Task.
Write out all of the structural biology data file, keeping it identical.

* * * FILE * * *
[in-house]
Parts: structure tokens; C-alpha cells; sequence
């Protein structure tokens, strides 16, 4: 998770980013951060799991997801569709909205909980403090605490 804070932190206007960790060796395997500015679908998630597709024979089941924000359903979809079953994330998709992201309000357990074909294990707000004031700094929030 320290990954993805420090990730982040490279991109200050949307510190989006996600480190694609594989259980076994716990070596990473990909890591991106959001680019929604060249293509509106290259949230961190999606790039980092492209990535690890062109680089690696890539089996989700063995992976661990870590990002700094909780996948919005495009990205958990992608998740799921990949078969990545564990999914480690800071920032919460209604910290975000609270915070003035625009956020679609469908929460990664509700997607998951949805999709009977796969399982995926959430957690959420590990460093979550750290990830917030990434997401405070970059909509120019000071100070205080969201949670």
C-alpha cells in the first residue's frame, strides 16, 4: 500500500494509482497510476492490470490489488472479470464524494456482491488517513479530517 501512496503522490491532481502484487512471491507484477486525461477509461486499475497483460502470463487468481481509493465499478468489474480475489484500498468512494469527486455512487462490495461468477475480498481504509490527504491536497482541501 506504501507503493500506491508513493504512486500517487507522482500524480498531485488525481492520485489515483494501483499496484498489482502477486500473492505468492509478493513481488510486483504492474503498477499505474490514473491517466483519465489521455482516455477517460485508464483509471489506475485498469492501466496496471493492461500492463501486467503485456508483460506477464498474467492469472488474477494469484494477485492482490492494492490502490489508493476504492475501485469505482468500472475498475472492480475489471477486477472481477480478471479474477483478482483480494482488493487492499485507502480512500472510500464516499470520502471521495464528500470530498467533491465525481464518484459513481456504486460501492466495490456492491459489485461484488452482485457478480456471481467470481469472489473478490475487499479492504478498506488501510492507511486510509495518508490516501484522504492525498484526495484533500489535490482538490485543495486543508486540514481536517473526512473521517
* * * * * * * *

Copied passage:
[in-house]
Parts: structure tokens; C-alpha cells; sequence
């Protein structure tokens, strides 16, 4: 998770980013951060799991997801569709909205909980403090605490 804070932190206007960790060796395997500015679908998630597709024979089941924000359903979809079953994330998709992201309000357990074909294990707000004031700094929030 320290990954993805420090990730982040490279991109200050949307510190989006996600480190694609594989259980076994716990070596990473990909890591991106959001680019929604060249293509509106290259949230961190999606790039980092492209990535690890062109680089690696890539089996989700063995992976661990870590990002700094909780996948919005495009990205958990992608998740799921990949078969990545564990999914480690800071920032919460209604910290975000609270915070003035625009956020679609469908929460990664509700997607998951949805999709009977796969399982995926959430957690959420590990460093979550750290990830917030990434997401405070970059909509120019000071100070205080969201949670």
C-alpha cells in the first residue's frame, strides 16, 4: 500500500494509482497510476492490470490489488472479470464524494456482491488517513479530517 501512496503522490491532481502484487512471491507484477486525461477509461486499475497483460502470463487468481481509493465499478468489474480475489484500498468512494469527486455512487462490495461468477475480498481504509490527504491536497482541501 506504501507503493500506491508513493504512486500517487507522482500524480498531485488525481492520485489515483494501483499496484498489482502477486500473492505468492509478493513481488510486483504492474503498477499505474490514473491517466483519465489521455482516455477517460485508464483509471489506475485498469492501466496496471493492461500492463501486467503485456508483460506477464498474467492469472488474477494469484494477485492482490492494492490502490489508493476504492475501485469505482468500472475498475472492480475489471477486477472481477480478471479474477483478482483480494482488493487492499485507502480512500472510500464516499470520502471521495464528500470530498467533491465525481464518484459513481456504486460501492466495490456492491459489485461484488452482485457478480456471481467470481469472489473478490475487499479492504478498506488501510492507511486510509495518508490516501484522504492525498484526495484533500489535490482538490485543495486543508486540514481536517473526512473521517